Cardiopulmonary Resuscitation (CPR) Introduction Module


Welcome to the cardiopulmonary resuscitation (CPR) module! Here you will learn how to create your own completely customizable CPR task trainer, including receiving feedback on your landmarking, depth, and recoil, while also attaching other modules for Advanced Cardiac Life-Saving (ACLS) skills (IV insertion and IO insertion).

In this section there will be:

  • A clear list of materials needed to build the task trainer
  • Step-by-step instructions for creation of the task trainer 
  • High quality pictures demonstrating key steps for creation and use of the task trainer
  • A cost breakdown for the task trainer, including material sourcing information

Once you have created your task trainer:

  • The ‘Skill Station Set-up Guide’ will demonstrate what supplies you should lay out and how you should set-up your task trainer to promote learner success. 
  • The ‘Teaching / Feedback’ section will provide key frameworks for how to teach this skill and provide constructive feedback to participants based on their level of competency. 
  • The ‘Evaluation and Resources’ section will describe or link to peer-reviewed and evidence-based checklists that you can use to evaluate on the skill of CPR. 

Skill Station Set-up Guide

CPR Set-up Supplies
  • CPR task trainer
  • Pillow or pad for knees 
  • Bag-Valve Mask with large adult mask
  • Gloves 
  • Backboard
  • CPR stool 
  • Speaker or cellphone to simulate AED prompts opened to 
  • Cellphone with metronome app open (free metronome app available here for iPhone or here for Android) 
  • Defibrillator *TURNED OFF* with pads attached
  • As applicable IO supplies (see IO Insertion Module)
  • As applicable IV supplies (see IV Insertion Module)

Teaching / Feedback

Heart and Stroke Foundation. Learn CPR in less than 90 seconds. 

Rapid Cycle Deliberate Practice

Use of a perform-pause-feedback loop that results in learners practicing steps repeatedly until mastery or competence is achieved.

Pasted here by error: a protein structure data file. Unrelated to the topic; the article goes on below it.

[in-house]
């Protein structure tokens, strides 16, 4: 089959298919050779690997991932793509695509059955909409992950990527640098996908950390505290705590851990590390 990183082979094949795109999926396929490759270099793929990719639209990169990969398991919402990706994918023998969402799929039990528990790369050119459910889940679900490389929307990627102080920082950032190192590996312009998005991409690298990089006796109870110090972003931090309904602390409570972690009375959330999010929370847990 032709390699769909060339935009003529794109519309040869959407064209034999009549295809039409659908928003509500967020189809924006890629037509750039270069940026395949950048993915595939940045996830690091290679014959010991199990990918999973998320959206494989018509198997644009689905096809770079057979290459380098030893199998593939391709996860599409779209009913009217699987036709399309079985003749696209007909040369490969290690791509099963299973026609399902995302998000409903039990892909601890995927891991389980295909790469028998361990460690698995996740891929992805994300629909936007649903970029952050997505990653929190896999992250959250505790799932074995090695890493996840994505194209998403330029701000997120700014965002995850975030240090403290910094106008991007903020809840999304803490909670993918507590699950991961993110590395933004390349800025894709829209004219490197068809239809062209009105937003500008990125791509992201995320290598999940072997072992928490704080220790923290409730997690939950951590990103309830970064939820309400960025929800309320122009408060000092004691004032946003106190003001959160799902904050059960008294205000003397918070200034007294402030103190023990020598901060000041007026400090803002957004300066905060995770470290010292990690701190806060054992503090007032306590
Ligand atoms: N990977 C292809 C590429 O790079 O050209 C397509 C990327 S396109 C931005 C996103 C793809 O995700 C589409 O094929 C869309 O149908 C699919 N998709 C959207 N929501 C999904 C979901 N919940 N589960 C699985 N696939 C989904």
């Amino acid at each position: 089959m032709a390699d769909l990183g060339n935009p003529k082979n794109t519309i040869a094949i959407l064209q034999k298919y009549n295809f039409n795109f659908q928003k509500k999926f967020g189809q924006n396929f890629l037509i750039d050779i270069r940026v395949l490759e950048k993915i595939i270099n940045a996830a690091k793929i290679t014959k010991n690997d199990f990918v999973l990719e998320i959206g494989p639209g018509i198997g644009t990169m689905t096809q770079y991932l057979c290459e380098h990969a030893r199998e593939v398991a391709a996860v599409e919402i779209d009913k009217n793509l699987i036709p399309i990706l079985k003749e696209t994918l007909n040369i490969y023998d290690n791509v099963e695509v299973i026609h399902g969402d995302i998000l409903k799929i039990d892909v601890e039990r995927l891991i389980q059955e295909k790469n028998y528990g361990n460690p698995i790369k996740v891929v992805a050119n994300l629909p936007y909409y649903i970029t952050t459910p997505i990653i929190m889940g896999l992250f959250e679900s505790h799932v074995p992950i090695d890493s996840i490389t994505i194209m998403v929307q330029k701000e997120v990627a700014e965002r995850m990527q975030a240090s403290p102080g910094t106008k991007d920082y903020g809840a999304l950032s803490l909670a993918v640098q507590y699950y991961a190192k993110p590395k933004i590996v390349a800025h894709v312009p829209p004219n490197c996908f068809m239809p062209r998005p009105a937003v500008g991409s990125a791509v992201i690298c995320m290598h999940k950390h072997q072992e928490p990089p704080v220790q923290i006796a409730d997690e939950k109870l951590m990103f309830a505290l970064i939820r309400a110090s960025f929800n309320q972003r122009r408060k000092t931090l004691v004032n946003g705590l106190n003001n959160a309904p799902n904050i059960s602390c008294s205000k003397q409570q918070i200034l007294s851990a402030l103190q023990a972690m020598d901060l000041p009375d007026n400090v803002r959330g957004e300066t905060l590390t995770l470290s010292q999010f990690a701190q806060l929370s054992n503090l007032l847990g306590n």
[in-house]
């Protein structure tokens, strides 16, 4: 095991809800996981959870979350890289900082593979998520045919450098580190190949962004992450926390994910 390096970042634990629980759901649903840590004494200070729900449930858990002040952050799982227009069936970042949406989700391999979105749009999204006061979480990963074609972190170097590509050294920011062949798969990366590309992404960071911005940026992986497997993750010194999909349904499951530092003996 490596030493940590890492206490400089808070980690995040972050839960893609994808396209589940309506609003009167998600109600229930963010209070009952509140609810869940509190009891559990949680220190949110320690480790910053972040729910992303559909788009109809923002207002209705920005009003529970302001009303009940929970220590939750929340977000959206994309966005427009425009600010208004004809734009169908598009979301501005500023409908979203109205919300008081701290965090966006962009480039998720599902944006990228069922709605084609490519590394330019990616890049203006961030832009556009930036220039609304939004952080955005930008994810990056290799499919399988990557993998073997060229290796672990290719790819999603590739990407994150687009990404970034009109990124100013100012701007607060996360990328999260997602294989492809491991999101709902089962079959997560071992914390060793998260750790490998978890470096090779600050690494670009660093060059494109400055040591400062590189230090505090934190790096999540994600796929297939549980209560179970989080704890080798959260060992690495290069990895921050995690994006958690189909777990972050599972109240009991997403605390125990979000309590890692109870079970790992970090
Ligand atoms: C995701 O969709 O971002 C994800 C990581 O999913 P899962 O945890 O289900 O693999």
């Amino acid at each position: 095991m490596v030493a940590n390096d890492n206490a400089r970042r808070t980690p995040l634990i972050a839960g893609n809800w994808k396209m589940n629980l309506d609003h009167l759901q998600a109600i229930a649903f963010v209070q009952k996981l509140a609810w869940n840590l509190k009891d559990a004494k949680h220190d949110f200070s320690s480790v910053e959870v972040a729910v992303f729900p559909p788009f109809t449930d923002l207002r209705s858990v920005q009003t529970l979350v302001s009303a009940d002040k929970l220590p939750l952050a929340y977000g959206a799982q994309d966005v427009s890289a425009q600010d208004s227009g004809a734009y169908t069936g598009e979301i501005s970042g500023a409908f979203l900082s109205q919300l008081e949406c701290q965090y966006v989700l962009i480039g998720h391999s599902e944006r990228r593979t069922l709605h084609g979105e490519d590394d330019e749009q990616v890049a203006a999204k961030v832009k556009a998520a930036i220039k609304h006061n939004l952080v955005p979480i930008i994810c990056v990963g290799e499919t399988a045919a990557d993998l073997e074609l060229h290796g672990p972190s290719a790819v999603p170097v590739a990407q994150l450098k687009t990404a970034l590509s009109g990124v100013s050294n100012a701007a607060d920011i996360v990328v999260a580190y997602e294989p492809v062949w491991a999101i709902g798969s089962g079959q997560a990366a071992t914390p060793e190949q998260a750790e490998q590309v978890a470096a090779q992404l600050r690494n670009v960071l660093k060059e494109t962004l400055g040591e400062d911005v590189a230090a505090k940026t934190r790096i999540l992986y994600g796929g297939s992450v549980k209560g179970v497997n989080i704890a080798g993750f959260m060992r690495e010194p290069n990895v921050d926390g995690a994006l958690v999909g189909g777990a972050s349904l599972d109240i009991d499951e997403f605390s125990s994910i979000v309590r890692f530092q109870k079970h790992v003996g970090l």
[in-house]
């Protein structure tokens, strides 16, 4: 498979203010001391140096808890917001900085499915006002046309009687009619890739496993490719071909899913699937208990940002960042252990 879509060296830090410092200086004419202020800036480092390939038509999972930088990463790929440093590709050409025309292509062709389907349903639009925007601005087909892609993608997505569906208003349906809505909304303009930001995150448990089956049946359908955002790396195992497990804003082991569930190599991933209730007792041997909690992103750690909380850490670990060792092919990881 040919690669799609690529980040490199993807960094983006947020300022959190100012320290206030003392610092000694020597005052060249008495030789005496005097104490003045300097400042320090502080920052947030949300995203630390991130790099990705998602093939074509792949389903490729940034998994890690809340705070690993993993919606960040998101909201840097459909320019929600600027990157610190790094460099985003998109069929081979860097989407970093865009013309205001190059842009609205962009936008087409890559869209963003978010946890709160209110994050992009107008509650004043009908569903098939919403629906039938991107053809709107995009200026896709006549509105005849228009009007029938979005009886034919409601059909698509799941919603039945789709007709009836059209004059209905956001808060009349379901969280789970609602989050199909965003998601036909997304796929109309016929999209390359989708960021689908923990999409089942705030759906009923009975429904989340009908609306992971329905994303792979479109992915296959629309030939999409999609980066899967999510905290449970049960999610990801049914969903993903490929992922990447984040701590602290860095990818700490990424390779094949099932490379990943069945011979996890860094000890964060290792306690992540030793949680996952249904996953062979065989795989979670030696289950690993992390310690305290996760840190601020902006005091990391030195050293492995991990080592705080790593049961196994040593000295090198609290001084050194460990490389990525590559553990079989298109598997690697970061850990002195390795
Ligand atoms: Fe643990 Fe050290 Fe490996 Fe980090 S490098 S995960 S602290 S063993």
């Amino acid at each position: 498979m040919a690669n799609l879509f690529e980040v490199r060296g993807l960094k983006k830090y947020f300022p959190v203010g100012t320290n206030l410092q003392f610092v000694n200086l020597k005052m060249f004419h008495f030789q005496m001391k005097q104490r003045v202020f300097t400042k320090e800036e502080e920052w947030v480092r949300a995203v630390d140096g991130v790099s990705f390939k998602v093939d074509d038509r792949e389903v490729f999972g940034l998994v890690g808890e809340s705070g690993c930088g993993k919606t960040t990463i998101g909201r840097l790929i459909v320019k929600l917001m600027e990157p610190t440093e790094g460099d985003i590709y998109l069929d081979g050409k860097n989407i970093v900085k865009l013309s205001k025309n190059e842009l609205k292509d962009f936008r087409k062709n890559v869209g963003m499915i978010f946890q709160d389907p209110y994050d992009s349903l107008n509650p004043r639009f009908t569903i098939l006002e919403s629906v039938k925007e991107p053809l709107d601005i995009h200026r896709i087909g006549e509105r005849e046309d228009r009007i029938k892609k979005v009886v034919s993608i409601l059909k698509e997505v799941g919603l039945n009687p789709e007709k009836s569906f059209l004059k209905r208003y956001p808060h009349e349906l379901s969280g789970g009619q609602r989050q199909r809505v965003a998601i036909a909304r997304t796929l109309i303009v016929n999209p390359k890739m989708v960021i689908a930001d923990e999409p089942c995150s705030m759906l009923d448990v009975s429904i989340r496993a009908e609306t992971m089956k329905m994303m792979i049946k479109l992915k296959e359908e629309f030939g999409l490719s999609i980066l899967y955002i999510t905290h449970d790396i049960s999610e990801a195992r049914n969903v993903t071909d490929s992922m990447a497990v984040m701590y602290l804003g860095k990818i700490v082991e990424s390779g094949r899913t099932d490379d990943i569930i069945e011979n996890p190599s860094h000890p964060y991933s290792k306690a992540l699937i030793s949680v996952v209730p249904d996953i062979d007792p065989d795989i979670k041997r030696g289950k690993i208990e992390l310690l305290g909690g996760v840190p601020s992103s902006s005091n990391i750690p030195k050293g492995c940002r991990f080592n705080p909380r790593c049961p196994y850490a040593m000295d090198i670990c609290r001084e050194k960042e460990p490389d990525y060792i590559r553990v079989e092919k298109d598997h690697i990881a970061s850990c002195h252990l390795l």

Important, use deliberate practice when:

  • The skill is more about the individual ‘how’ than the ‘why’. AKA it is not good for team processes or complex patient presentations
  • When critical steps are important and cannot be skipped or done incorrectly
  • The content expert is able to provide meaningful feedback to correct actions and promote learning without leading to burnout between loops
  • When muscle memory is important and kinetic feel can help with competency

To perform rapid deliberate practice with your learners, follow these steps:

  1. Demonstrate the skill or instruct on the skill to ensure understanding from the learner. Set the learner up for success.
  2. Have the learner perform the skill as a novice.
  3. Immediately following the simulated practice, provide short feedback, focusing on one or two areas of improvement. Be specific, provide reasoning for the change, and demonstrate as necessary.
  4. Immediately following the feedback, have the learner perform the skill.
  5. Immediately following the repeated skill performance, provide feedback. If the learner improved on the previous critiques, note this. If the learner is ready to move forward, provide additional areas for improvement that are specific, and manageable to attain in one attempt.
  6. Repeat this loop until the learner achieves either competency or mastery in the skill.

(Education Theory Made Practical, 2018; Ericsson, 1997; Hunt et al., 2014)

Evaluation and Resources

Heart and Stroke Foundation of Canada (2023). List of manufacturers with compliant feedback devices. 

Heart & Stroke Foundation of Canada (2020). 2020 Guidelines for CPR & ECC. 

Red Cross (2023). Adult CPR steps. 

Red Cross (2023). Child & baby CPR. 


Education Theory Made Practical Volume 2. 2018. Academic Life in Emergency Medicine.

Ericsson KA. 1993. The role of deliberate practice in the acquisition of expert performance psychological review. Psychological Review 100(3):363-406. DOI:10.1037//0033-295X.100.3.363.

Hunt et al. 2014. Pediatric resident resuscitation skills improve after RCDP training. Resuscitation Jul;85(7):945-51. doi: 10.1016/j.resuscitation.2014.02.025.